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Seafood Sauté uses Fragrant Lime Leaves

Fried king prawns as closeup in an iron pan

My favorite citrus tree, a makrut lime tree (Mauritius papeda), doesn’t give me any fruit, just leaves. The fruit is tiny, hard, and inedible, but the leaves of this pretty tree are so fragrant they will waft you away to tropical climates with one smell.

Makrut lime leaves are popular in Thai and Indonesian cooking, and their pungent lime flavor is often used in cocktails and in lime desserts like sorbets, gelatos, and custards. You can buy the leaves fresh in most Asian grocery stores or online. They freeze well (up to several months), but I prefer fresh leaves. There is also an extract of the leaves. I have never tried it as my little tree supplies all the lime leaves I need.

Like Bay leaves, you don’t eat these thick double-lobed leaves, and remove them after cooking. I just bruise them a little by rubbing them between my hands before adding to dishes. You can also roll up and slice the leaves finely in dishes that will simmer for a while as the leaves do soften.

You can flavor rice by dropping a few of the leaves into the water in the rice cooker, along with some cardamom pods. Try using the leaves in the Asian equivalent of bouquet garni with lemongrass, ginger, and dried chili peppers. Put the leaves in a spice ball or cheesecloth bag.

Best of all, cooking with fresh herbs means you won’t need to add salt to your food, and you won’t miss it.

Lime SauteFragrant Seafood Sauté

½–¾ pound shrimp, scallops, or squid
¼ cup butter
About 8 lime leaves
1–2 green onions, finely chopped
Black or white pepper
Rice in rice cooker, or noodles

Following your rice cooker directions, start rice cooker, adding half the lime leaves to the cooking water. Or, boil noodles and add leaves to the water.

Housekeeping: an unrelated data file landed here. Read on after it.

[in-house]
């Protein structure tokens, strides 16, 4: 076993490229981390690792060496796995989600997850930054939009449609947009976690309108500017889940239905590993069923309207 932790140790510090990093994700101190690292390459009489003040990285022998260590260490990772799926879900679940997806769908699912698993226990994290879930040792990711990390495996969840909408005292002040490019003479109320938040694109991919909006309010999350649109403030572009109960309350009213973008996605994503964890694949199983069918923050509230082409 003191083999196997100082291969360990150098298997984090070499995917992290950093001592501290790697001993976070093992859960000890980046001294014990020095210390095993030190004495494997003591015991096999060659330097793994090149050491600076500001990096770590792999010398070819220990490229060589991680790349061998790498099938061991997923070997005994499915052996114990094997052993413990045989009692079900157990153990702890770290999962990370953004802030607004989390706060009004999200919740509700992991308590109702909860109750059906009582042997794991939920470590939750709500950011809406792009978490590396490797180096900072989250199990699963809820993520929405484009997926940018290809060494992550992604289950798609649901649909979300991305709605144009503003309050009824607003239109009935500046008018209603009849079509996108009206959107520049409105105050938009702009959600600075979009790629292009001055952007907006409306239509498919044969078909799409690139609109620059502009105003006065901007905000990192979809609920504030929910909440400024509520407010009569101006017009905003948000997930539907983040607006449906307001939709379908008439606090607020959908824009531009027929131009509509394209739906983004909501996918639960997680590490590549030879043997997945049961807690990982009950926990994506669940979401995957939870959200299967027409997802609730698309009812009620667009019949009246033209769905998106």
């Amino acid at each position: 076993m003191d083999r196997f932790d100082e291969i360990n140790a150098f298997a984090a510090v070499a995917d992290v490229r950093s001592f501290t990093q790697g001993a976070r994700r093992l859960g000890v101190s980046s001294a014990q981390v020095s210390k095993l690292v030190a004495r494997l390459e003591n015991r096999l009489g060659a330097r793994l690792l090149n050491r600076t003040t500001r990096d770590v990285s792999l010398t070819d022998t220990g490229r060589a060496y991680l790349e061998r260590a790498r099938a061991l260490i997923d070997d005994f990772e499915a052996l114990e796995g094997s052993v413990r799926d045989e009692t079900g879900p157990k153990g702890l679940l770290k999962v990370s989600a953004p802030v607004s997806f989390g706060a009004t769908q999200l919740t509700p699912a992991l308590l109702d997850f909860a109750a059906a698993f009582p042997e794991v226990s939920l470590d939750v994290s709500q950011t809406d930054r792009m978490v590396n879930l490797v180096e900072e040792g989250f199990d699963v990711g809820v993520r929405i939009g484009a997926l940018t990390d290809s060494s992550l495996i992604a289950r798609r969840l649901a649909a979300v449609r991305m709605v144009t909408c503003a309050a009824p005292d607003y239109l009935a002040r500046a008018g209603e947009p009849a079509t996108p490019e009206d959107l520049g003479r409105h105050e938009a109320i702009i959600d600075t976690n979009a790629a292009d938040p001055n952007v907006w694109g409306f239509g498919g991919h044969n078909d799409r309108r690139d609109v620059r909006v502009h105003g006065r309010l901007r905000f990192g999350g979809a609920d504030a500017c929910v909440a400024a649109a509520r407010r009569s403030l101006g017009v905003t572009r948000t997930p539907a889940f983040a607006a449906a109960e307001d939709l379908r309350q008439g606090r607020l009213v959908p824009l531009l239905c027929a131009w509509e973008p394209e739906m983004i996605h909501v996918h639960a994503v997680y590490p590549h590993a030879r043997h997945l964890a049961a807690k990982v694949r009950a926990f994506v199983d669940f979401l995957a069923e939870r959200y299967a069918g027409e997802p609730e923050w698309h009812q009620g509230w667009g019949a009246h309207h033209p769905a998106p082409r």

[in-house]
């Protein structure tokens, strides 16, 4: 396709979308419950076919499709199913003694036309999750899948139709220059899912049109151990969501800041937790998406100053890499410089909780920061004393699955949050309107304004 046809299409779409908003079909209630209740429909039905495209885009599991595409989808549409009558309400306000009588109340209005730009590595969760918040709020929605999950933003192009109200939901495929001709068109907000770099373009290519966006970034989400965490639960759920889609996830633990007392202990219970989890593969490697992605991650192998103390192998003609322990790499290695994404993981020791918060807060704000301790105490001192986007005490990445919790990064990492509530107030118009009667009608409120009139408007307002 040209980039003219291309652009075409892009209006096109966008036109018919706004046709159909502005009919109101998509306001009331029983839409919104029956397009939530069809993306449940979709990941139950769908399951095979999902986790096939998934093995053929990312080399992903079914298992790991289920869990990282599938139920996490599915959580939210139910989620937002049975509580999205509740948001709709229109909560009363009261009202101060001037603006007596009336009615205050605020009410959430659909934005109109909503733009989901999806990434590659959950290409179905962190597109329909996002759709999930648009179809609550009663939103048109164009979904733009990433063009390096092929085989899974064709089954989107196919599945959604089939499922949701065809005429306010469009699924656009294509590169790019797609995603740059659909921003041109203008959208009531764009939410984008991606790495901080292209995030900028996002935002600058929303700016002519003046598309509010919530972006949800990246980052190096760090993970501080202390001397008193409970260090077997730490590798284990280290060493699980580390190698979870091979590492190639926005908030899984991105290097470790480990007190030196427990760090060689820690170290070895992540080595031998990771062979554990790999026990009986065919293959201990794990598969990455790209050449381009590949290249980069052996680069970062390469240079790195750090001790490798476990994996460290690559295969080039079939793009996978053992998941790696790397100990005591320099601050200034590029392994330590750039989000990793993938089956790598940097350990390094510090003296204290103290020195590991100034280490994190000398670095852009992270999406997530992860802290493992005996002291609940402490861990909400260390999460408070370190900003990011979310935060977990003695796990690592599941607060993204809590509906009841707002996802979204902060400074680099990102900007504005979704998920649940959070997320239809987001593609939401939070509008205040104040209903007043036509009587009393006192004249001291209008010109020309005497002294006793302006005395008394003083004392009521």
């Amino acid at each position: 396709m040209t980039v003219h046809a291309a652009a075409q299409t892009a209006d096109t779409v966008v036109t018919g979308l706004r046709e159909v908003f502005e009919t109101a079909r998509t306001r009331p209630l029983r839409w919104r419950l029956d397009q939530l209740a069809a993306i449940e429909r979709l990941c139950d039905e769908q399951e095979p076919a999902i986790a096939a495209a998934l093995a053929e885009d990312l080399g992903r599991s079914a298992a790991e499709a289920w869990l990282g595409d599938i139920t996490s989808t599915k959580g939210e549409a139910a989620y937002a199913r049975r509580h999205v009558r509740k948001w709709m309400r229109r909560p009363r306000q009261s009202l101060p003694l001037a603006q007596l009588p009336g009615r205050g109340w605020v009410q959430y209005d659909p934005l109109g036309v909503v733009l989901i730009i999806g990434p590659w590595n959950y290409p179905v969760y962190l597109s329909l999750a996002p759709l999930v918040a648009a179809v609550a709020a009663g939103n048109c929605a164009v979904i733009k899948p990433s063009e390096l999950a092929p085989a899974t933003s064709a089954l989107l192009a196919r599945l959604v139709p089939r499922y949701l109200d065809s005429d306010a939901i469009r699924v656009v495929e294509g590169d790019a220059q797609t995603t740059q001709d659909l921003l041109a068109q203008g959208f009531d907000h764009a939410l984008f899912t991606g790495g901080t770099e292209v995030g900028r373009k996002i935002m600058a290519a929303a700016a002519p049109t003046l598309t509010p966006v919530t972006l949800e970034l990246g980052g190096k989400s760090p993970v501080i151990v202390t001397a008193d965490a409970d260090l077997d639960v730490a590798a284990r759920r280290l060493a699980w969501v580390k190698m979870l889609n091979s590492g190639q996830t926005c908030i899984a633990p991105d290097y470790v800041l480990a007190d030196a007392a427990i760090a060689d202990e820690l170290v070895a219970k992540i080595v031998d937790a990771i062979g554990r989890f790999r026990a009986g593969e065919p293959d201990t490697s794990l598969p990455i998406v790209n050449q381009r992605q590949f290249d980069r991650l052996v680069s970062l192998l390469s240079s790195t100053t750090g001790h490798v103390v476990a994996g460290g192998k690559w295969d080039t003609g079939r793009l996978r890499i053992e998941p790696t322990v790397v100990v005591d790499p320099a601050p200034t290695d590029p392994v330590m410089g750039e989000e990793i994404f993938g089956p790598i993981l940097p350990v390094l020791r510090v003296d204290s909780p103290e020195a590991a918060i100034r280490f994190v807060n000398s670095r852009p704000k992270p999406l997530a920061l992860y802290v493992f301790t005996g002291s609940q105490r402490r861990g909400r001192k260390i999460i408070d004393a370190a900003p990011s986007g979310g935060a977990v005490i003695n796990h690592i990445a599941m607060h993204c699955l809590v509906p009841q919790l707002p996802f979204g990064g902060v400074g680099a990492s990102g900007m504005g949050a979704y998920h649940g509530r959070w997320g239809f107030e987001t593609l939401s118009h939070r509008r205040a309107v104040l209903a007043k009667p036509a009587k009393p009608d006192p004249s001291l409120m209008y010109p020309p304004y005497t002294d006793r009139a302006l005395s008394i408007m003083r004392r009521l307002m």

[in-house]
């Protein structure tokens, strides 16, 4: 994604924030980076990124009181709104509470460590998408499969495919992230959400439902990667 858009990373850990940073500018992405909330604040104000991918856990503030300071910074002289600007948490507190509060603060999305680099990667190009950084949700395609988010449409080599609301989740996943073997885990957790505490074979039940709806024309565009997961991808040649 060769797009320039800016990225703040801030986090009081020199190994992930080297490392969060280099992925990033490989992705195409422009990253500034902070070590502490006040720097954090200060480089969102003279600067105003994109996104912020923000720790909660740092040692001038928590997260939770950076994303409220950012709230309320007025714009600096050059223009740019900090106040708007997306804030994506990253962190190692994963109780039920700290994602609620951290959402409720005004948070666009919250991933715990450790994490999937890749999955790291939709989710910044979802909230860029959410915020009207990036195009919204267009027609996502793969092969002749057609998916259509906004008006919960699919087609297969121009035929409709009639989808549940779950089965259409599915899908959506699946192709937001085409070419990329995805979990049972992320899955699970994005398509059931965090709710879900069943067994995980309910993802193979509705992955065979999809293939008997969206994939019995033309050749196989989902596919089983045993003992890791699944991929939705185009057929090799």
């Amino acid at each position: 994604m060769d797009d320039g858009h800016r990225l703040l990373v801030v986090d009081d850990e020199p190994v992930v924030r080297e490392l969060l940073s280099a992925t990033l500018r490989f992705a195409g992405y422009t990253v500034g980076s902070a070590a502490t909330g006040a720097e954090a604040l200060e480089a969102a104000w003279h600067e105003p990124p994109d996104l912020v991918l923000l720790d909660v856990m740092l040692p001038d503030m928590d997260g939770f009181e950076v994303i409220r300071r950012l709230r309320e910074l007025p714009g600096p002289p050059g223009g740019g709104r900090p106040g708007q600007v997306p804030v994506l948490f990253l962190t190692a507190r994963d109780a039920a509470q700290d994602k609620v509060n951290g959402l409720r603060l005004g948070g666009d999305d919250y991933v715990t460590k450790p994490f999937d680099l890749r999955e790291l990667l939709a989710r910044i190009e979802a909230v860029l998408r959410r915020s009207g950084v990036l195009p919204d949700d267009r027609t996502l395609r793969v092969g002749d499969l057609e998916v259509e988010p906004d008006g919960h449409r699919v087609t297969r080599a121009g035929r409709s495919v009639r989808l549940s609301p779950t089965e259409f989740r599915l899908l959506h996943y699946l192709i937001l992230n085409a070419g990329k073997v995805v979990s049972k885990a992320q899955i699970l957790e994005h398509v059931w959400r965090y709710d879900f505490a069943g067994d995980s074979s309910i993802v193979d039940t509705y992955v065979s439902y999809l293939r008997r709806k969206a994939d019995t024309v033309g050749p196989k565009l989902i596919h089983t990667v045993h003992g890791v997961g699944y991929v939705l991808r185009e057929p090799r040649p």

Melt butter in skillet, and add remaining lime leaves, green onions, and seafood. Sauté until butter browns and shellfish is opaque. Remove leaves from seafood and rice cooker. Serve over rice or noodles. Makes about 4 servings

Nutritional information (without rice):

Calories: 204, Carbohydrates: 15 grams, Protein: 12 grams, Sodium: 575 milligrams

Lime Curry with Tofu

1 pound extra firm tofu, cubed
¼ cup butter
1 teaspoon ground cardamom
2 cups low-sodium canned tomatoes or tomato sauce
¼ cup chopped or grated fresh ginger
¼ cup minced or pressed garlic
½ cup chopped onion
1–2 teaspoons coriander powder
1 tablespoon cumin seeds
4 lime leaves, sliced very thin
1 teaspoon panang (or phanaeng) curry paste
½ cup coconut milk

Heat half of butter in pan and fry tofu until golden brown. Remove from pan and set aside. Add remaining butter to pan and melt. Add onions, garlic, ginger, and lime leaves. Cook until softened. Pour in coriander and cumin, and then cook a few minutes more, until seeds start popping. Add tomatoes, cardamom, and curry paste and simmer 10 to 15 minutes.

Carefully transfer to blender and puree until smooth or use an immersion blender to puree. Return tofu and sauce to the pan and heat thoroughly. Add coconut milk at the end of cooking. Cook another 2 minutes, remove from heat, and serve. Makes about 4 servings.

Nutritional information:

Calories: 263, Carbohydrates: 18 grams, Protein: 11 grams, Sodium: 122 milligrams

The information in this column is meant for people who want to keep their kidneys healthy and blood pressure down by following a low-sodium diet. In most cases, except for dialysis patients, a diet high in potassium is thought to help lower high blood pressure. These recipes are not intended for people on dialysis without the supervision of a registered dietitian.


Contributor Katy G. Wilkens is a registered dietitian and department head at Northwest Kidney Centers. A recipient of the Susan Knapp Excellence in Education Award from the National Kidney Foundation Council on Renal Nutrition, she has a Master of Science degree in nutritional sciences from the University of Washington. See more of Katy’s recipes at www.nwkidney.org.

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